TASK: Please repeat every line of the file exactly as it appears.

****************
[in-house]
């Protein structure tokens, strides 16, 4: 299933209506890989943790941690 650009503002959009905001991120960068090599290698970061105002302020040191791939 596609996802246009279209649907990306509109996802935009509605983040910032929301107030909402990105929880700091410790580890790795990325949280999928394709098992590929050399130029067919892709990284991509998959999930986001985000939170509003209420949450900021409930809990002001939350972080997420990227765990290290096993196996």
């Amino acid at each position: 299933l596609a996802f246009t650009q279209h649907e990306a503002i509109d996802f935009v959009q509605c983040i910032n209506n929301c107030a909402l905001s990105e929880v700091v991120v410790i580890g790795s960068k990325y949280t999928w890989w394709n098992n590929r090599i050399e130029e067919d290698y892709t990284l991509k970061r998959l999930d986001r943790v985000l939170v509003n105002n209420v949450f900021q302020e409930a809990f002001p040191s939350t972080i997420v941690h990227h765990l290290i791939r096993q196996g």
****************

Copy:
[in-house]
């Protein structure tokens, strides 16, 4: 299933209506890989943790941690 650009503002959009905001991120960068090599290698970061105002302020040191791939 596609996802246009279209649907990306509109996802935009509605983040910032929301107030909402990105929880700091410790580890790795990325949280999928394709098992590929050399130029067919892709990284991509998959999930986001985000939170509003209420949450900021409930809990002001939350972080997420990227765990290290096993196996």
């Amino acid at each position: 299933l596609a996802f246009t650009q279209h649907e990306a503002i509109d996802f935009v959009q509605c983040i910032n209506n929301c107030a909402l905001s990105e929880v700091v991120v410790i580890g790795s960068k990325y949280t999928w890989w394709n098992n590929r090599i050399e130029e067919d290698y892709t990284l991509k970061r998959l999930d986001r943790v985000l939170v509003n105002n209420v949450f900021q302020e409930a809990f002001p040191s939350t972080i997420v941690h990227h765990l290290i791939r096993q196996g």